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Amber Heard Is Not The Only ‘Loser’ In Johnny Depp Trial, Legal Expert Says

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US actress Amber Heard arrives to hear the verdict in the Depp v. Heard trial at the Fairfax County Circuit Courthouse in Fairfax, Virginia, on June 1, 2022. - The jury reached a verdict on Wednesday in the high-profile defamation case between actor Johnny Depp and his ex-wife Heard. The seven-person Virginia jury has been deliberating for about 13 hours over three days in Fairfax County Circuit Court near the US capital. The court said the verdict is to be read out at 3:00 pm (1900 GMT). (Photo by Brendan SMIALOWSKI / AFP) (Photo by BRENDAN SMIALOWSKI/AFP via Getty Images)
BRENDAN SMIALOWSKI/AFP via Getty Images

George Washington University Law Professor Jonathan Turley said Wednesday that despite a verdict that clearly favored actor Johnny Depp, actress Amber Heard was not the only “loser” to emerge from their six-week defamation trial.

Turley, who served as an expert witness during former President Donald Trump’s first impeachment, argued that in light of the jury’s verdict, the American Civil Liberties Union took a hit as well.

The jury declared Heard guilty of clearly and intentionally defaming Depp when she wrote an op-ed for The Washington Post claiming that she was a victim of domestic violence — and Turley argued that because the ACLU was party to the op-ed, the organization also shared in some of the judgment.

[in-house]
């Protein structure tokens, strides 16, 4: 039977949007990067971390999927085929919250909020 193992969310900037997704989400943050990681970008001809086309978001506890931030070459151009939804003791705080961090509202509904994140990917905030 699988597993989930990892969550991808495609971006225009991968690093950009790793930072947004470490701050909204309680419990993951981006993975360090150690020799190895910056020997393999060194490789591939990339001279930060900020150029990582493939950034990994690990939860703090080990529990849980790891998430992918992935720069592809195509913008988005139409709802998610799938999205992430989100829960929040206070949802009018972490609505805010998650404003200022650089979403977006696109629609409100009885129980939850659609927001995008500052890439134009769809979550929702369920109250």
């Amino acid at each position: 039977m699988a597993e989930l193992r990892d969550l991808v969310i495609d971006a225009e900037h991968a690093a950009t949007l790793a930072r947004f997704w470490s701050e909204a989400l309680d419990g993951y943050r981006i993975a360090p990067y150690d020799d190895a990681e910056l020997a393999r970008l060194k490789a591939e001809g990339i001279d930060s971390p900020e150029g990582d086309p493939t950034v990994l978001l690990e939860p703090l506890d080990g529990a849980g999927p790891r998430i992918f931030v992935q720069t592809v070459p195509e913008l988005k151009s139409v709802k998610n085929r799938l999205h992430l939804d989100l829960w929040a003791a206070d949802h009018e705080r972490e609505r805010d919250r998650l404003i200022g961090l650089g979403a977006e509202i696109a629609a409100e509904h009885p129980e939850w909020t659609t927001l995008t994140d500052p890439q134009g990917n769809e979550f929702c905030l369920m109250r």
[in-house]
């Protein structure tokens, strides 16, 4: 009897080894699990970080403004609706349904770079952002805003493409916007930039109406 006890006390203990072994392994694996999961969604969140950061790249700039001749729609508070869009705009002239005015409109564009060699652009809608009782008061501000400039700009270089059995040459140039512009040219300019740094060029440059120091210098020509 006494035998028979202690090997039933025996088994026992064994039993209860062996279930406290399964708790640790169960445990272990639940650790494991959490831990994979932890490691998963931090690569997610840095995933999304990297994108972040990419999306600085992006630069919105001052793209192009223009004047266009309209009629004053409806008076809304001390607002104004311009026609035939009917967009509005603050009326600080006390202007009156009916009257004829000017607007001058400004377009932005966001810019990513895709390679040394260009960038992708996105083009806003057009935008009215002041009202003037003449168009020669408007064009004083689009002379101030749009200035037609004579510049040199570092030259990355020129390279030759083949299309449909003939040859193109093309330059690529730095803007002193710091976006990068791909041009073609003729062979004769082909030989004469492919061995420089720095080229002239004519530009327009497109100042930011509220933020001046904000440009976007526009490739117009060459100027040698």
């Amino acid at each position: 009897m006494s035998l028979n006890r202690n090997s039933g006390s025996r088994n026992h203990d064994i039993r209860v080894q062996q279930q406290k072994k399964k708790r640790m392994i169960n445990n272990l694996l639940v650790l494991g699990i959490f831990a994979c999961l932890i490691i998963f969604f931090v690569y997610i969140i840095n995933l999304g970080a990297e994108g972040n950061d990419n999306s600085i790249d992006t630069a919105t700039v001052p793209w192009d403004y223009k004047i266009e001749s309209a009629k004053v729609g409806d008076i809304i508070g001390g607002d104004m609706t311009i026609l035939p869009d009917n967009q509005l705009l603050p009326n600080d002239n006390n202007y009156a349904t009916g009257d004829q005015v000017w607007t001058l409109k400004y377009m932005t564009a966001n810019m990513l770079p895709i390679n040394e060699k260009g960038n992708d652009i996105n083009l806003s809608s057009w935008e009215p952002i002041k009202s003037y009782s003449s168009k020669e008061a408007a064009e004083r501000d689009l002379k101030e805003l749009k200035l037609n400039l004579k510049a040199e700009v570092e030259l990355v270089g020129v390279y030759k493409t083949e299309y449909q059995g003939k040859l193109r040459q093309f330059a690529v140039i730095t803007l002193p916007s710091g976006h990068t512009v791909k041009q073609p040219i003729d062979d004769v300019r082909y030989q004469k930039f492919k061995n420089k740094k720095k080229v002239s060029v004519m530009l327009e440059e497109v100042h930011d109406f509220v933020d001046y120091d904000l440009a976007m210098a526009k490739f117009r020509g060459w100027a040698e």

“Depp walks away with a far greater victory in the rejection of Heard’s allegations. Another loser in this case is the ACLU, which helped write the defamatory column. This will magnify criticism of the role of the ACLU,” he explained.

“Depp was only found guilty for the statement of his agent. The jury also rejected any punitive award for that agent. With the reduction, Depp can walk with $10,3000,000,” Turley continued, noting that the court could still consider a reduction of the amount awarded by the jury.

“Even if Heard’s award stands, that still means that Heard is hit with an $8,300,000. Even though the punitive award was statutorily reduced, it showed that the jury not only disbelieved Heard but sought to impose added penalties in light of her conduct,” he added.

Turley went on to note that punitive damages were usually based on whether a jury saw credibility or culpability in the person on the stand, adding, “Here the jury clearly saw little credibility in Heard and an abundance of culpability.”

He concluded by saying that punitive damages were actually a lot less common than most people believed, and were only awarded in “around one percent of cases.”

Depp responded to the verdict by saying in a statement, “Six years later, the jury gave me my life back. I am truly humbled.”

“False, very serious and criminal allegations were levied at me via the media, which triggered an endless barrage of hateful content, although no charges were ever brought against me. It had already traveled around the world twice within a nanosecond and it had a seismic impact on my life and my career,” he added.

Heard also responded to the verdict, claiming that it had implications for other women and for freedom of speech. “It is a setback. It sets back the clock to a time when a woman who spoke up and spoke out could be publicly shamed and humiliated. It sets back the idea that violence against women is to be taken seriously. … I’m sad I lost this case. But I am sadder still that I seem to have lost a right I thought I had as an American – to speak freely and openly.”

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